Making decisions for retirement can feel like an overwhelming process, as it’s made up of numerous topics and considerations. Most of the time, we think about these considerations in isolation. For example, we ask ourselves:
- “When can I retire?”
- “When should I claim Social Security?”
- “Which pension option is best for me?”
However, it’s important to consider how each item will affect the other and to remember that there’s one looming, rather unanswerable question that remains: “How long will I live?”
When discussing life expectancy with clients there are primarily two schools of thought that we hear: “What if I live longer than X age?” OR “I’m not going to live that long.”
These two very different mindsets can result in two very different baseline approaches to retirement decision-making. While a long life is a benefit to us as individuals, if not adequately prepared for, it can pose a serious risk to our long-term financial health. Longevity, whether expected or unexpected, requires careful planning. While many may believe they will not live to a certain age based on familial history or other circumstances, we think it is important to consider the odds of living longer and the ways to address/mitigate the risk while continuing to maximize your life today.
Genetics certainly play a large role in life expectancy and should be discussed and considered when developing a comprehensive financial plan. While each of us will need to consider details specific to our own situation, reviewing longevity statistics based on the US population is a great starting point when discussing life expectancy. Let’s take a closer look at data that can be used to help predict longevity.
Exhibit 1 highlights life expectancy from birth over different time periods.
This data is a go-to reference point when considering how long one will live, though it is of little relevance for someone reaching retirement. Instead, a better way to evaluate the data for the purposes of retirement planning is to address the question: How long can one expect to live once they reach age 65?
Exhibit 2 illustrates historical data for the remaining life expectancy of individuals reaching age 65 from 1950-2016.
Next, Exhibit 3 illustrates life expectancy based on your current age. Interestingly, as you age, your remaining life expectancy actually increases because you’ve survived many potential causes of death that were included in the initial mortality assumptions. Note: Exhibit 3 is based on 2016 data released by the Social Security Administration.
Finally, Exhibit 4 highlights the probability of a non-smoking, 65-year-old couple of average health living to specified ages. Note that this data is based on the population as a whole and will change based on the health, race, and sex of the individuals that make up the couple. This illustration only includes four inputs, while there are many other factors that affect how long one might live. Decisions should not be based solely on the data below, but rather, considerations that are directly related to you should be incorporated into your plan. Note: All calculations are based on the information provided and the 2016 Social Security Administration mortality table, with future mortality improvement projected using the Society of Actuaries’ MP-2018 scale.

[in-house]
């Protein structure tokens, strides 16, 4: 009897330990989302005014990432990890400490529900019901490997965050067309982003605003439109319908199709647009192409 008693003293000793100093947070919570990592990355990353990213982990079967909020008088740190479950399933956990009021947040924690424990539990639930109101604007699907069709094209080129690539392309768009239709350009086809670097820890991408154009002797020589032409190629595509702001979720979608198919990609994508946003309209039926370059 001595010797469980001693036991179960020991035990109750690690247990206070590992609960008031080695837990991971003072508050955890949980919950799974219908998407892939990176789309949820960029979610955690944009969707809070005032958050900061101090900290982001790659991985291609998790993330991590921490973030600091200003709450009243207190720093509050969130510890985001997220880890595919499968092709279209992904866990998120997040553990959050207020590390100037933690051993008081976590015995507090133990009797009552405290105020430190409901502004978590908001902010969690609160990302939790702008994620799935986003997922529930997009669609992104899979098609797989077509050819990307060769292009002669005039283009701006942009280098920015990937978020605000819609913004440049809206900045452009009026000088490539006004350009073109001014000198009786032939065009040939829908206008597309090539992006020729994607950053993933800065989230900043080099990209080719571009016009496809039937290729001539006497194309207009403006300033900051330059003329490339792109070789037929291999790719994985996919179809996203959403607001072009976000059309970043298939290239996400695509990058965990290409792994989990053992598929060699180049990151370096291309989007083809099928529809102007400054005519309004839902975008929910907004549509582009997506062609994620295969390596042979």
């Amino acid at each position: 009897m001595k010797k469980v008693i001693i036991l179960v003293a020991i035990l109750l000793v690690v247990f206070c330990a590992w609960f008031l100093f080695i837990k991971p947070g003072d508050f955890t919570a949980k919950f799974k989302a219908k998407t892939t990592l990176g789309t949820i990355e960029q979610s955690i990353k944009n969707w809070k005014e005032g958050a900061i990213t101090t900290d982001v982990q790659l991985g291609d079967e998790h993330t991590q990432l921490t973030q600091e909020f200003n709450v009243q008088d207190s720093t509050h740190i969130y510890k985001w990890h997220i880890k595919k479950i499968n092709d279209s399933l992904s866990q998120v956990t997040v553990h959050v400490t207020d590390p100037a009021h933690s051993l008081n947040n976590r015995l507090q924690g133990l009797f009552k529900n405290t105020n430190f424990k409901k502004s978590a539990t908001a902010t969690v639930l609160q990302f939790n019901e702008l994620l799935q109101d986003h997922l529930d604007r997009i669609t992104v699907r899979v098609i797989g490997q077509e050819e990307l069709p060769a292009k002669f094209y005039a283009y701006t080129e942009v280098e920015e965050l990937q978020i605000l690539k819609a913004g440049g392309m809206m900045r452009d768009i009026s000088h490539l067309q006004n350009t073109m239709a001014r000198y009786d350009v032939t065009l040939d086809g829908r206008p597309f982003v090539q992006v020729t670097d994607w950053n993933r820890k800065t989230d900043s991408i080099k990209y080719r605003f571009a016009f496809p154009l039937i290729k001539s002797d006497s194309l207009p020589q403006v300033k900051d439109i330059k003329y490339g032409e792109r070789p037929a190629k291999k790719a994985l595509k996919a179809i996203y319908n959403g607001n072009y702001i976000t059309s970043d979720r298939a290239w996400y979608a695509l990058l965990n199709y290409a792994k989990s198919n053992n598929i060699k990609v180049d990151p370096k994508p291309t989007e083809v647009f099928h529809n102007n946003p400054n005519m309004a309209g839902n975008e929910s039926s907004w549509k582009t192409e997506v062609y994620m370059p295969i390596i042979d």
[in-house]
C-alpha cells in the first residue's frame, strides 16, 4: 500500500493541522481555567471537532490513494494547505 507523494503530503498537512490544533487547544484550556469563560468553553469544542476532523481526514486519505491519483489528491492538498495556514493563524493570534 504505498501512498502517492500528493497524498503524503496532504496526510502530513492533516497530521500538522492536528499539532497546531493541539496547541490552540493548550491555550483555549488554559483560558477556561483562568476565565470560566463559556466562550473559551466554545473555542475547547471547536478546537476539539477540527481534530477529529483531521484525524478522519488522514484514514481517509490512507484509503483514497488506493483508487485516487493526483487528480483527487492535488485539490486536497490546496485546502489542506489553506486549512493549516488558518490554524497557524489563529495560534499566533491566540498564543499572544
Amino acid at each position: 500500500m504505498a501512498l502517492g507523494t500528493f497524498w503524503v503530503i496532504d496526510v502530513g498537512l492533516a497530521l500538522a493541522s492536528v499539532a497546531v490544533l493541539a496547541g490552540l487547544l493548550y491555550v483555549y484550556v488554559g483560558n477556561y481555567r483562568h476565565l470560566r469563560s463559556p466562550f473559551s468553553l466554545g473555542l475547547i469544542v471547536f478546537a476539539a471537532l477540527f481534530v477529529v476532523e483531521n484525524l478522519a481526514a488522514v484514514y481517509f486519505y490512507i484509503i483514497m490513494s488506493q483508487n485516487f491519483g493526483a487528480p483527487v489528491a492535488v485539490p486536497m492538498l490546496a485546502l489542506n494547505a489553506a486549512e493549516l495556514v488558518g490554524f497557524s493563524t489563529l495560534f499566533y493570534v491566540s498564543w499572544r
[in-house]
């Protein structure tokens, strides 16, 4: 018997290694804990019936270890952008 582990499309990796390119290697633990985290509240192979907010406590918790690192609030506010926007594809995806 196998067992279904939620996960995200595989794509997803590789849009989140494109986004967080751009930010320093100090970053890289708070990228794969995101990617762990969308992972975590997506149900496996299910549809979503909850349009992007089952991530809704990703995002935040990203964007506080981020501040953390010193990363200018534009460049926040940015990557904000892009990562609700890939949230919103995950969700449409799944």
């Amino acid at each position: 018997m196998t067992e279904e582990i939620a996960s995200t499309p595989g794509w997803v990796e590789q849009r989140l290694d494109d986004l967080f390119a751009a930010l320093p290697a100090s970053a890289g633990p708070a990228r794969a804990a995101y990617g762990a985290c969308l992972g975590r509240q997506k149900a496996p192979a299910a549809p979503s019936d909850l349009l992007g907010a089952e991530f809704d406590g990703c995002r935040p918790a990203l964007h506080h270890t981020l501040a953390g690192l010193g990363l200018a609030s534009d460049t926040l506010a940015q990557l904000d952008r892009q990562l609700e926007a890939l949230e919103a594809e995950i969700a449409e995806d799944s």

How Can the Risk of Longevity be Mitigated?
As the tables above illustrate, individuals are living longer, and because of that, it is important to prepare for such a possibility yourself. With this in mind, what can be done to address and mitigate longevity risk?
- Maximize fixed income sources: When making decisions around claiming a pension or social security benefits, consider how long you, and if applicable, your spouse are projected to live based on your current age. While investment resources may be depleted over time, having higher fixed income benefits will serve as a nice floor of income should you live longer than expected.
- Remain flexible in your household spending based on portfolio performance: Creating a financial plan provides helpful targets here. Monte Carlo Analysis helps determine the viability of your retirement income strategy and put guardrails in place to adjust in the event of bad market conditions. You may decide to start with a low withdrawal rate but ratchet higher over time. Alternatively, you may start with a higher withdrawal rate if you are willing to adjust down if necessary, to essentially slow withdrawals to allow your portfolio to recover from market losses while increasing equity allocations to take advantage of higher future return potential.
- Consider your retirement income needs while you’re still working: Developing a plan prior to retirement will allow you to obtain a better understanding of the resources that will be available to you in retirement and “stress test” your plan to visualize what adjustments would need to be made if the risk of longevity became realized.
- Begin planning early: Assuming trends continue, the younger a person is currently, the longer they should expect to live. As such, developing a savings plan that helps build wealth, preferably in a tax-advantaged way, will increase flexibility as you approach retirement.
While it is nearly impossible to predict the exact age at which an individual will pass, preparing for the possibility of a prolonged life at an earlier stage is increasingly prudent when developing a financial plan and making decisions around retirement. Doing so can provide increased flexibility in your later years and provide continued peace of mind knowing that the risk of longevity has been addressed.